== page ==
One of the common startup myths is that single 20-somethings are the most successful entrepreneurs and that they are the demographic that starts the most companies. Zach and Sam may have started One Mighty Roar before they were even legal to go into a bar, but research from the Kauffman Foundation states that the average…
Want to Read more ? One of the common startup myths is that single 20-somethings are the most successful entrepreneurs and that they are the demographic that starts the most companies. Zach and Sam may have started One Mighty Roar before they were even legal to go into a bar, but research from the Kauffman Foundation states that the average founder is actually 40 years old. The same report shows that nearly 70% of entrepreneurs are married and 60% had at least one child. So much for the stereotype.
Tons of startups, from Intel to Starbucks, were all started by parents. I am a dad myself and One Mighty Roar has been growing along with my daughter. Before I became a father, I got to work with a number of folks who taught me some really great lessons about balancing parenthood and a startup, and I still use these lessons to this day.
1. Think of Your Partner As Your Investor
Having a supportive home partner is a must, and you run a chance of a very painful and expensive divorce if you don’t manage the relationship and foster that support. Think of your partner as your investor, because that person has more influence than you think. So before you start a company or pick a team to join, take the time to pitch the venture and convince your most important investor. It is worth getting your partner’s support.
2. Choose Your Startup Team Wisely
The team you work with is like a second family. Pick wisely! There are many reasons I joined the OMR team, but their support of me being a parent from Day One has been nothing but an inspiration. When your team supports your choice to be a parent, it removes a large layer of office politics and acts as a great source of energy. Even your single colleagues may be parents someday. You have to set an example and inspire them not to fear it when their time comes.
3. Communicate Your Schedule and Priorities
Conflict and ambiguity bring an unnecessary level of overhead to work and family relationships. To minimize that overhead, communication and expectations-setting should be at the top of your mind daily. I am a huge fan of “Commanders Intent.” We practice it at One Mighty Roar at every level, from apprentice to founder. You have to let people know what you are going to do and what the final outcome will look like. Communicating possible risks and where you need help will prepare your home and office teams to have your back when needed. In addition to providing context to a lot of your actions, being transparent with what you are doing and how you are going to do it adds a level of personal discipline you need.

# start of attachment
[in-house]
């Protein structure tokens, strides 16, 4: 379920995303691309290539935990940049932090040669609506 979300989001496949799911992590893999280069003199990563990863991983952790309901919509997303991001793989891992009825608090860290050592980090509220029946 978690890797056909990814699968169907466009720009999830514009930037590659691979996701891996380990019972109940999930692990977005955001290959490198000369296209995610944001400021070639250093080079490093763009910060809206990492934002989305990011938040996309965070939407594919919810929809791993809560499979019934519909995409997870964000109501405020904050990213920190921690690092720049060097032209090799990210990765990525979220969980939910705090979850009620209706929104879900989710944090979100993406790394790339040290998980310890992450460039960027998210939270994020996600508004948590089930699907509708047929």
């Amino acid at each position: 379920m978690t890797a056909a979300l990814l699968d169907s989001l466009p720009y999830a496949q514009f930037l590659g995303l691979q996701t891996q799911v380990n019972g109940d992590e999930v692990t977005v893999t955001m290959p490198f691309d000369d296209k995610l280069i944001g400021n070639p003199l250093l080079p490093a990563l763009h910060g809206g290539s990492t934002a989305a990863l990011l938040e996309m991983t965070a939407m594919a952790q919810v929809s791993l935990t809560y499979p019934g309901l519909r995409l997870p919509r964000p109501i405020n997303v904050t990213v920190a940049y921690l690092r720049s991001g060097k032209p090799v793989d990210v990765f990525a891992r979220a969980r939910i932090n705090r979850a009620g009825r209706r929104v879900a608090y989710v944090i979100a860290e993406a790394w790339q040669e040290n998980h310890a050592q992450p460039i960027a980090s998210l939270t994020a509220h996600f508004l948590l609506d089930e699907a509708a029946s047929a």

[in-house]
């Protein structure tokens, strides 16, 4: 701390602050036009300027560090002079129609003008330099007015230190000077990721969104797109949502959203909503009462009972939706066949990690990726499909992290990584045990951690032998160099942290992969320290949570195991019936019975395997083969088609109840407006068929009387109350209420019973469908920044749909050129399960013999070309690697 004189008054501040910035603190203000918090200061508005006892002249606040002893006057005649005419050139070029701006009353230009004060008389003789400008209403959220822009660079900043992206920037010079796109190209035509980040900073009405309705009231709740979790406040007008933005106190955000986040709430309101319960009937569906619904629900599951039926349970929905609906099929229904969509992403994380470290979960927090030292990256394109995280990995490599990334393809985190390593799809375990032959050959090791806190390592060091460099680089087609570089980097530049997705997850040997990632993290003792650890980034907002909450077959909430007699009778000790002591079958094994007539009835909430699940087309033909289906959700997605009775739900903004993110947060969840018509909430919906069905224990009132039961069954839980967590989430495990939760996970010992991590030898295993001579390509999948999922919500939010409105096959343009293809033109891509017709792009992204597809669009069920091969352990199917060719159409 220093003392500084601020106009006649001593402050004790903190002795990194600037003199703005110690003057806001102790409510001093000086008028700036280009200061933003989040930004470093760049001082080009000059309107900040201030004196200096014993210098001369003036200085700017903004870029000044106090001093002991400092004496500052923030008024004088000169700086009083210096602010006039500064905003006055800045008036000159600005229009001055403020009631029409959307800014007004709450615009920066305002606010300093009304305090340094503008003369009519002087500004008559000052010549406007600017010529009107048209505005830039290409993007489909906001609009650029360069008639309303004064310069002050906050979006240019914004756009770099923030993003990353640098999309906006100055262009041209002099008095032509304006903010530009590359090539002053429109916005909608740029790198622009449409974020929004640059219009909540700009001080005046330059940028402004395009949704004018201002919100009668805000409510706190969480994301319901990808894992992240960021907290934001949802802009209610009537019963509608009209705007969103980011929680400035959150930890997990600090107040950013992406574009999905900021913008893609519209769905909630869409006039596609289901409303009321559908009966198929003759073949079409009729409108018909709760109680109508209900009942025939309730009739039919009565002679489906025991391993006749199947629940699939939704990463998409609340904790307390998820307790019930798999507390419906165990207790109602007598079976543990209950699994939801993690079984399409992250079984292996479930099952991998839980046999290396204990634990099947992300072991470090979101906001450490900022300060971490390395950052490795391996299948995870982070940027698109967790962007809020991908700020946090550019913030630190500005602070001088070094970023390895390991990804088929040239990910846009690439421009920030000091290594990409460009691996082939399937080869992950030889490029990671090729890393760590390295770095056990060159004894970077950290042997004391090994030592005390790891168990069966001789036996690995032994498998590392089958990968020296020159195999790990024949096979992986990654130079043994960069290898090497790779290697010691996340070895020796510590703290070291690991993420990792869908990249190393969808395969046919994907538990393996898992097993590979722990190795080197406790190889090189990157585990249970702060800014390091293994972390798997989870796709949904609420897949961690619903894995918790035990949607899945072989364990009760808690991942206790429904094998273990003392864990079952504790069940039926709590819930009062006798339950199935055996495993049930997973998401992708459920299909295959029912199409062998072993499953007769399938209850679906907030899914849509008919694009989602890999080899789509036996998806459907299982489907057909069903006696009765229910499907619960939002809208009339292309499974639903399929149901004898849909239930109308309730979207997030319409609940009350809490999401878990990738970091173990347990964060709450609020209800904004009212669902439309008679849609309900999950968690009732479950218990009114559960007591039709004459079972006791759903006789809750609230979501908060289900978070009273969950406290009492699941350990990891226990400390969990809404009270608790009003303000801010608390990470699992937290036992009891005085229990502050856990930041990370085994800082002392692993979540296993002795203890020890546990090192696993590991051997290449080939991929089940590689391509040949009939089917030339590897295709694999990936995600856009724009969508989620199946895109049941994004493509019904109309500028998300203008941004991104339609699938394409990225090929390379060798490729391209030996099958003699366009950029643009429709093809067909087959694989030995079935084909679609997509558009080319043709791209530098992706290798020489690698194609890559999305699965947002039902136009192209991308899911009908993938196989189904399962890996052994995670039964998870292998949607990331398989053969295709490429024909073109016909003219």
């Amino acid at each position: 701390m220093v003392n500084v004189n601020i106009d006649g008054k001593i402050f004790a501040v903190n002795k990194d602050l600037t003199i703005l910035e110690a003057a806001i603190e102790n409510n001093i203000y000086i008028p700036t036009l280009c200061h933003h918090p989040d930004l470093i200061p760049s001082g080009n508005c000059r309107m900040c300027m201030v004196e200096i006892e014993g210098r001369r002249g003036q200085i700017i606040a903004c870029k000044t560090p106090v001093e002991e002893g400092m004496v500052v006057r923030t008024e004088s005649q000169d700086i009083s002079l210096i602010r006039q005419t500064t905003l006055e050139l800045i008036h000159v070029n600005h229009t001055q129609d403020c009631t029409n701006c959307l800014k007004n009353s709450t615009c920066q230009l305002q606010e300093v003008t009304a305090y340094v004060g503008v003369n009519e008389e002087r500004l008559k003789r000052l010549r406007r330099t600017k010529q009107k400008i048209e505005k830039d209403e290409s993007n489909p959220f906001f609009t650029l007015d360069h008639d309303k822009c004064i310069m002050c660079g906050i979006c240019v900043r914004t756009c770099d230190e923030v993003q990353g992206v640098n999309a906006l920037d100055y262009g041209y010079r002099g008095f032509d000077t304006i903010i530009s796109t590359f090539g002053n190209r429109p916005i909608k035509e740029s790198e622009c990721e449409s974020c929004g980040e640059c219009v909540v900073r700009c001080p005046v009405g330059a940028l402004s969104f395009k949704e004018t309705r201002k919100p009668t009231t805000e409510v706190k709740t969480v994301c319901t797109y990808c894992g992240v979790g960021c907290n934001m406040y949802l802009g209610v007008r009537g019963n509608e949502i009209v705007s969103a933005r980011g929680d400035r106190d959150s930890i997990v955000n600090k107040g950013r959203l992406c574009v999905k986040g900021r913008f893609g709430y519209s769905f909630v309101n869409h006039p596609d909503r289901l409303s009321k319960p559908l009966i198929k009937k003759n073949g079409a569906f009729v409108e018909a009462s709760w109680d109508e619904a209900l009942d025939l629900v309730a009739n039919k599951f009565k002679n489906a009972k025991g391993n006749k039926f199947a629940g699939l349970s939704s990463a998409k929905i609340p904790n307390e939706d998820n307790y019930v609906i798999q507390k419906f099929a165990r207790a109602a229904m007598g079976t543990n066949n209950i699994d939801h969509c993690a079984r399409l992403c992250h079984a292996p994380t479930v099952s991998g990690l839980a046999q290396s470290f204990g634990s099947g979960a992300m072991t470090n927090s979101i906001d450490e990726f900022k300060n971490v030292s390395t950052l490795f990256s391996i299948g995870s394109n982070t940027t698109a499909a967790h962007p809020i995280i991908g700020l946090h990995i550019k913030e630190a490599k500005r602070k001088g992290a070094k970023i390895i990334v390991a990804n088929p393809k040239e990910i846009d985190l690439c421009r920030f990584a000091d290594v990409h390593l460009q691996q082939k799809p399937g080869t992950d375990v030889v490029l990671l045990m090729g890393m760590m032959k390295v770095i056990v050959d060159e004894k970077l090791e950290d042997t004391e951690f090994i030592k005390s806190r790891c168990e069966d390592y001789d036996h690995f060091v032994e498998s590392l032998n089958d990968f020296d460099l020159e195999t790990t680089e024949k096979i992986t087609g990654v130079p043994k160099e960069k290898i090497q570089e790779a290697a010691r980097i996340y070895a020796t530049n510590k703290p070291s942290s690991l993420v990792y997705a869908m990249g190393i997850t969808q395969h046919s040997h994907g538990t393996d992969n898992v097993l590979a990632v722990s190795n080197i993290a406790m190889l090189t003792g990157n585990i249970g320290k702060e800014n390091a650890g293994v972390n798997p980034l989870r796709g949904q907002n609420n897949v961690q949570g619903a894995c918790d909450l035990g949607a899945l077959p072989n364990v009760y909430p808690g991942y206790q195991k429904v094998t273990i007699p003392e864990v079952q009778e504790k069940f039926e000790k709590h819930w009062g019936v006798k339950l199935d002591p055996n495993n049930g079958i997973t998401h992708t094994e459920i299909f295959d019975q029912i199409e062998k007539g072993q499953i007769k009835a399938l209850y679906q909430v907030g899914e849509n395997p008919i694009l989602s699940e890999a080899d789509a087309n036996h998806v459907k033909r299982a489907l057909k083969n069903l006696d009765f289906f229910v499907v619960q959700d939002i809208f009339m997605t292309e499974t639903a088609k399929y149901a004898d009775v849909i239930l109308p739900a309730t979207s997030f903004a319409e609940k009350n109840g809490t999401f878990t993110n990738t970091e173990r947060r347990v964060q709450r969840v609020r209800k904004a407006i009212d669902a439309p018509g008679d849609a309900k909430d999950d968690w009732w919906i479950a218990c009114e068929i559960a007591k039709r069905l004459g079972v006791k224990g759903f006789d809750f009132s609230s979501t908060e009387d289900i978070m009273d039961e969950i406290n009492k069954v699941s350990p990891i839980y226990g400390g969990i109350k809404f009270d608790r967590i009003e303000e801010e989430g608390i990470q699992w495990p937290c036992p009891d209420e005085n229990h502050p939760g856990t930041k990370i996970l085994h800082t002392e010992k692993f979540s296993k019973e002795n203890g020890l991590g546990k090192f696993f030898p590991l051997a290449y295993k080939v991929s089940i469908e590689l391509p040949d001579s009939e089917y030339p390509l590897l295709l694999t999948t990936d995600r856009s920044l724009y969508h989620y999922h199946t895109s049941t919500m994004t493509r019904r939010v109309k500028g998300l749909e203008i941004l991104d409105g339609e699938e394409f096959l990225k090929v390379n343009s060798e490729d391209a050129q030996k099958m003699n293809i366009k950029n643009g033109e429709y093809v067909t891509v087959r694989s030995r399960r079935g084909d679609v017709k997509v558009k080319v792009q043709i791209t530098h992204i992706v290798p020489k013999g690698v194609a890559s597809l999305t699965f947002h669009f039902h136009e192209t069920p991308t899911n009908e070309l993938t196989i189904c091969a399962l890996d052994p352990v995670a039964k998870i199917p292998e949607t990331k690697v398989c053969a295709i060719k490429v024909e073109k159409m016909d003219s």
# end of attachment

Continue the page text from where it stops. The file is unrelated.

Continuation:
If it does not serve your family or business – purge it! Often, the first thing to go are networking events. Those are mostly “drink-ups” that have no real business value, anyway. Second thing to go are meetings with people who are either not helpful to your work or who are “takers.” These are folks who rarely, if ever, reciprocate for the time and connections you give them. Lastly, it is very likely you will be jettisoning a bunch of hobbies and other activities now that you are a parent. If you already have kids, you know that “me time” is like sleep at Navy Seals training – you take when you can get it, since you don’t get to plan for it. For me, sleep has become the most sought after “hobby.” Being a parent and getting to work with my team is extremely fulfilling and honestly I don’t care enough to pick other hobbies back up right now. I know I am not alone thinking that way.
5. Manage Your Energy
Energy management is not just for utilities. Business has strong demands on your mental energy, and your new family can take a physical toll. Pulling all nighters for the sake of work is non-sense. Generally speaking, the work you do when you’re up at 2:00 am isn’t top-quality, and you’re only going to have to redo the work again the following day. So don’t waste your time.
6. Set Boundaries
When people at work and at home know what to expect from you and when, you cut out a massive amount of conflicts. For example, my team knows there are certain days I leave at 5:00 pm to pick up my daughter and am not going to be reachable until she goes to sleep at 8:00 pm. On those days, my wife knows I need to be in extra early to pound out some work. Most weekday evenings I do set aside time to work on finance and legal docs, because I do the best work on those then.
That means that one of the weekend days is exclusively for housework, family fun, and other non-work activities. It also does not relieve me of my share of housework. Those are just couple of examples.
There are many many successful companies being led by parents. Motivation you derive from having to provide for your family, the impending college costs for your kids, that retirement you have to build for yourself, and the drive to make your family proud of you are incredible fuel for building a successful company. Take it one step at the time and you can and will put your family and growing business in equilibrium. It is not only doable, it is also extremely fun and fulfilling.
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